Oil driller Ensco PLC (OTC:VAL) is in a difficult spot. It has an aging jack-up fleet that needs to be addressed and an industry with near-term question marks. The company is growing, but the future is cloudy because upgrading its fleet is going to be a fairly cost-intensive effort.
It's worth noting that this isn't an Ensco-specific issue. There's a fair amount of doubt cast across the oil drilling space, for the very same reason. Many oil drillers face the prospect of higher costs to upgrade their fleets. For example, Diamond Offshore (OTC:DO) plans to more than double capital expenditures this year. Its spending on newbuilds, upgrades, and maintenance of its fleet is expected to total $2.1 billion in 2014, compared to $1 billion in 2013.
At the same time, Ensco enjoys undeniable tailwinds, thanks to strong underlying demand for its floaters and jackups. The global thirst for energy seems to be insatiable, as emerging markets keep devouring oil at a startling pace. In addition, a greater percentage of oil is being discovered in extremely deep waters, where Ensco thrives.
Put it all together, and although the market perceives Ensco's long-term state to be a mixed bag, the company has a very profitable future in store.
Ensco's highly profitable year in review
Ensco's 2013 results were very solid across the board, and yet, the market seemed thoroughly unimpressed. Revenue and diluted earnings per share last year rose 14% and 20%, respectively, versus 2012. Strong performance was spread evenly across Ensco's two major operating segments, floaters and jackups.
Floaters revenue grew by 16% and jackups revenue increased by 17%. The primary driver of such strong revenue performance was increasing day rates for Ensco's fleet, which reflects the strong underlying demand for its rigs. Members of Big Oil desperately need rigs to produce oil, and are willing to pay more for them.
Ensco's results compare relatively in-line with most competitors. Seadrill (NYSE:SDRL) saw its contract revenue rise 14% in 2013, driven by both new rigs coming on-line as well as an increase in day rates. In the fourth quarter, Seadrill brought its West Tellus, West Auriga, West Vela, West Tucana and AOD III into service. Likewise, Ensco added three rigs to its active fleet in the most recent quarter, which will help oil drillers boost results in the months ahead.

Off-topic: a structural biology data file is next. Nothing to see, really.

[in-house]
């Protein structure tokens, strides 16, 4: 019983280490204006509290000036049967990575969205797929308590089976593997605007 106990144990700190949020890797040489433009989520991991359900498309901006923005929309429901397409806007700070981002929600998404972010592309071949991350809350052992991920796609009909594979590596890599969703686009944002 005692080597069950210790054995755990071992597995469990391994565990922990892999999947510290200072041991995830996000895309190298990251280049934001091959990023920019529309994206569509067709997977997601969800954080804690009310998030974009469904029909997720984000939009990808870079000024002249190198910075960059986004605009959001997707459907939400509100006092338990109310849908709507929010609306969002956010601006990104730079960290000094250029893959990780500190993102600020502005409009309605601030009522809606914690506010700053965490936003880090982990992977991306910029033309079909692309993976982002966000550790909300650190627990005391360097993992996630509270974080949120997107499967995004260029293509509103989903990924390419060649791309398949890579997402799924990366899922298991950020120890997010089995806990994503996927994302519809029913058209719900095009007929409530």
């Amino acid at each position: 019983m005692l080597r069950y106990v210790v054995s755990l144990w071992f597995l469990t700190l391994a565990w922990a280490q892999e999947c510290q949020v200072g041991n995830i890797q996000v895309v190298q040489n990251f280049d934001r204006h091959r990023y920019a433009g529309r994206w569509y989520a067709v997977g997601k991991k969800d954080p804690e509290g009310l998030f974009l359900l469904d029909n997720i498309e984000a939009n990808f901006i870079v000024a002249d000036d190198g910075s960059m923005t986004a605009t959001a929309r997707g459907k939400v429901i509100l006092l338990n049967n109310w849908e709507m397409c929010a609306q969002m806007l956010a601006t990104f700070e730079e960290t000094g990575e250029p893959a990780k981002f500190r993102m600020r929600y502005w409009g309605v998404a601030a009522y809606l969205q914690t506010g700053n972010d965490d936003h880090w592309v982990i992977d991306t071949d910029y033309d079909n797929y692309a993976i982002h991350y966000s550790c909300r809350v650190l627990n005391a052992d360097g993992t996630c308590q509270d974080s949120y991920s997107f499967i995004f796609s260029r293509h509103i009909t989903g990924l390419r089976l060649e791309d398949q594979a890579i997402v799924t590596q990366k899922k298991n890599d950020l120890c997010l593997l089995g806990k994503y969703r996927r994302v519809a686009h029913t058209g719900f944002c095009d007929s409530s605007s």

Fleet restructuring under way
Ensco acknowledges it's got some aging rigs in its fleet, and isn't hiding it. Management deserves credit for tackling the issue head on. For example, earlier this month Ensco sold two jackup rigs for $33 million. Both rigs were built in 1979 and obviously past their prime. Over the past four years, Ensco has sold 13 rigs and reinvested the proceeds back into its fleet. The moves were part of Ensco's broader management initiative termed the 'high-grading strategy'.
Ensco's plan is to sell off older, under-performing rigs and reinvest the proceeds in newer designs. While this may cause some churn in the company's cost structure, it's a necessary evil nonetheless. Ensco has six rigs under construction, three ultra-deep water drillships and three premium jackups. These will presumably come at a considerable cost, so it's imperative to raise as much funds from possible from older rigs while they can still be sold at a profit.
Bet on deep-water oil drillers
On the surface, oil drillers face an uncertain future. Headline risk has reared its ugly head again, now that economic slowdown in the emerging markets is threatening one of Ensco's best geographic opportunities. Plus, the fleet upgrading currently under way has scared investors that future profits will disappoint due to rising costs.
However, short-term worries only hide the long-term potential of deep-water oil drilling, which remains strong. Key fundamental drivers for oil drillers like Ensco, such as day rates and utilization, are sound. This is indicative of the fact that oil drilling simply isn't going anywhere any time soon, thanks to booming global energy demand.
The success of offshore drilling might just be OPEC's worst nightmare